DNF Reviews and When I Write Them

Posted September 9, 2016 by Bekka in discuss / 3 Comments

DNF

I’ve been in a reading slump, so DNFs are par for the course right now. I recently decided to abandon a book I thought was pretty awful. I normally wouldn’t hesitate to write up a post about why I decided not to finish it, but I’ve been busy and tired, completely lacking in energy, and I have to make choices about where to focus the little bit of motivation I do have. So that means rethinking my ideology re DNF reviews.

First, the obvious: I wholeheartedly believe that bloggers have the right to review a book that didn’t finish. If they don’t think a book is worth their time, then I think it’s fine for them to share why. If a book is bad enough that a reviewer had to toss it across the room, you can be damn sure I wanna read that review. I’ve written my own DNF reviews in the past as well. I’ve gotten a handful of trolls about it, especially on Goodreads, but who cares. And anyway, this post isn’t really on the merits of a DNF review. It’s about when and why I write them now.

Some DNFs are simply abandoned because a book is unremarkable. If I forget about it, can’t remember what the hell is going on when I do pick it up, and am just wholly unmoved by the story thus far, I probably won’t talk about it too much. Maybe a sentence on twitter. But a book that makes me feel nothing doesn’t deserve its own ten paragraph essay, so I skip that review. I’ll also pass on writing a whole post about a book if I read less than say, 15%. This is kind of a ballpark figure, but basically, there have been books that I quit really early. Like first ten pages early. In that case, I hardly think it would be “fair” for me to review it.

So what does make me pull out my laptop and go in on a DNF? Well there’s a few things, but mostly it’s because I have something to say. If a book has pissed me off and that’s why I’m reviewing it without having finished it, well, I’m going to write about it. Especially in the following cases.

  • Romanticizing abuse. This happens a lot in paranormal romances, which isn’t a genre a read a whole lot anymore. However, if I come across it, you can bet I will bring it up. (coughcoughacotarcough)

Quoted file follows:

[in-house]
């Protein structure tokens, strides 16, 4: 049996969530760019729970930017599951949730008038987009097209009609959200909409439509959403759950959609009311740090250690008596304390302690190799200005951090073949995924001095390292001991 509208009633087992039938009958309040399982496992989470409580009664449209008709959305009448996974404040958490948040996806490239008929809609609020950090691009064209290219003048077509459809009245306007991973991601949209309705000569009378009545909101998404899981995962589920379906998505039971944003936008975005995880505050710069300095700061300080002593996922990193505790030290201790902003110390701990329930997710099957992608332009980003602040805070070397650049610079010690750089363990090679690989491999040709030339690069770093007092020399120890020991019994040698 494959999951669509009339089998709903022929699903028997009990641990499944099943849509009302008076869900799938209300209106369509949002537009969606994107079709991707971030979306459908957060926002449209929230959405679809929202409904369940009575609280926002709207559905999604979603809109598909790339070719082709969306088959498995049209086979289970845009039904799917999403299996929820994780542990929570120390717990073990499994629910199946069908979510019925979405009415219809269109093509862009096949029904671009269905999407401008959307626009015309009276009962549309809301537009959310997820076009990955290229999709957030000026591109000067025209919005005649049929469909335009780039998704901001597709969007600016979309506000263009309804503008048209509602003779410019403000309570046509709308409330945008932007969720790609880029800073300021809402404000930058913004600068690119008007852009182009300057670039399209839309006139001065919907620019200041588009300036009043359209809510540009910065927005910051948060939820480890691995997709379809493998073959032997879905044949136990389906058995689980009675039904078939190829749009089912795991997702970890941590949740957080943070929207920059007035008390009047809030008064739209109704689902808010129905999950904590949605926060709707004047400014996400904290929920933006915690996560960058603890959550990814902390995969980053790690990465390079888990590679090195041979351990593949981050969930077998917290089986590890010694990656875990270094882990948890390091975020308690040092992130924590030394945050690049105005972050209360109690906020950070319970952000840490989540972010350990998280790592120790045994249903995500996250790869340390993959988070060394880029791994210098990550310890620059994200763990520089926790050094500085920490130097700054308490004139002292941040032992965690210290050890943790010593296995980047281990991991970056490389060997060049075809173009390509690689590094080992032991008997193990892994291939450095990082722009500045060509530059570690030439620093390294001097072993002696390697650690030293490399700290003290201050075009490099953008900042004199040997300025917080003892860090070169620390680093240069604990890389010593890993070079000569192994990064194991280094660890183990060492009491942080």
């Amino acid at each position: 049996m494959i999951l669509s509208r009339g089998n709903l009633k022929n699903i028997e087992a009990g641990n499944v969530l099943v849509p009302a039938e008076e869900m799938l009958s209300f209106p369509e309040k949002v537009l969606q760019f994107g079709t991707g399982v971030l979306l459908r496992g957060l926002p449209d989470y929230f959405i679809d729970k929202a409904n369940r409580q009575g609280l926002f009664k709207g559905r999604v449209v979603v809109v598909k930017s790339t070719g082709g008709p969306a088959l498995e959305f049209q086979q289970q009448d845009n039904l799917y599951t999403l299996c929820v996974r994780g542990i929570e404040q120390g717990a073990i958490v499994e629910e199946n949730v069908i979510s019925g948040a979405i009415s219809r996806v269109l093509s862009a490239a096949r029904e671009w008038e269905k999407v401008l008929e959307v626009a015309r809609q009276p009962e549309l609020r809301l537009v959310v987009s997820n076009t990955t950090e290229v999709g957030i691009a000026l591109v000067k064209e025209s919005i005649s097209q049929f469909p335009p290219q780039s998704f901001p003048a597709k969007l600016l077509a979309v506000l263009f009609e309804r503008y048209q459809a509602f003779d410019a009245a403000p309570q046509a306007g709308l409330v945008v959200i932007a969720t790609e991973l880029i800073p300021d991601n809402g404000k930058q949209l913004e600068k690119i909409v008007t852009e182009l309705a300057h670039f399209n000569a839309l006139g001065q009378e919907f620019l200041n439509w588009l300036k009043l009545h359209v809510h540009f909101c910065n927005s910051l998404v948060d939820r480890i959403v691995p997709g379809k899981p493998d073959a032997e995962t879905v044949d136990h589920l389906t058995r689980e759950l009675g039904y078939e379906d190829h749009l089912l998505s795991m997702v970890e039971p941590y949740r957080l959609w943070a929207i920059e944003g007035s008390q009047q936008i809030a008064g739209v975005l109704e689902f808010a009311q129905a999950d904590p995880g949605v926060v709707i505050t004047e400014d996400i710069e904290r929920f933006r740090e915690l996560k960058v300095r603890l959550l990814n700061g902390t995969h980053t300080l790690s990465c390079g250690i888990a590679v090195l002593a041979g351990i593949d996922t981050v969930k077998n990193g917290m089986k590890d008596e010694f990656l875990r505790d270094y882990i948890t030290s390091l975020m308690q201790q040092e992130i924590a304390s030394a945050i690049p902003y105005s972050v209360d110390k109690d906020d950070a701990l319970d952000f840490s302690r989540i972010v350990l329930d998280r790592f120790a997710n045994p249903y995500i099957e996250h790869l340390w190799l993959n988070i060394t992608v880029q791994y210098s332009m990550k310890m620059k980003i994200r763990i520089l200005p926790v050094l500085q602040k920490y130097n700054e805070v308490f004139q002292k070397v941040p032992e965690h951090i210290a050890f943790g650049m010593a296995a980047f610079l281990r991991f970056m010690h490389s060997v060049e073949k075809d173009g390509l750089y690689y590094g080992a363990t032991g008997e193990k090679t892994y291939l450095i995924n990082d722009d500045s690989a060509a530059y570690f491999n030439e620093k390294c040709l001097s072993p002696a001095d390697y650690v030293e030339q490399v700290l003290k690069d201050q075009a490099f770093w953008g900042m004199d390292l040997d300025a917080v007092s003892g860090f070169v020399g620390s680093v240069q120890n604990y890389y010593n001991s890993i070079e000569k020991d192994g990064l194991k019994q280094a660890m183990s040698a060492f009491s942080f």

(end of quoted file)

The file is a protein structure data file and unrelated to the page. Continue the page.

• Nonsensical plot or character development. When events are unfolding in ways that literally make no sense to me, I’m usually bursting to complain about it. I know I read a lot of YA and teenagers are not famous for always making the best decisions (I mean, neither are adults tbh) but when I see characters making choices that don’t align with their characterization, and nothing else is hooking me to a book, I’m quitting. And reviewing.
  • Bad representation. Now, I don’t claim to know everything about every minority community. But I do know about my own, so I feel comfortable calling out terrible LGBT+ rep. And if I suspect terrible representation re race, I’ll do my research, and then call it out. I’m all for pushing diversity, but not if its at a minority community’s expense.

Now, with my recent DNF that prompted this post, I actually did have something to say. I really disliked the character development. Like, a LOT. I made it halfway through the book and I was angry when I finally decided to call it quits. I have a lot to say about it, too; just check my DMs. However, after reading a handful of other reviews, I decided not to post a DNF review of it. Why? Because of good diversity representation. Reviewers from the particular background of this main character have reviewed this book and stated that it meant a lot to them to see themselves on the page. I know how that feels. So I decided that I’d rather not put anyone off reading this book if that means someone can see their own background represented. This book definitely isn’t for me, but it’s not offensive.

So, do you post DNF reviews? Do you have a neurotic process deciding whether or not to review, like I do? I want to hear your thoughts!

Tags: ,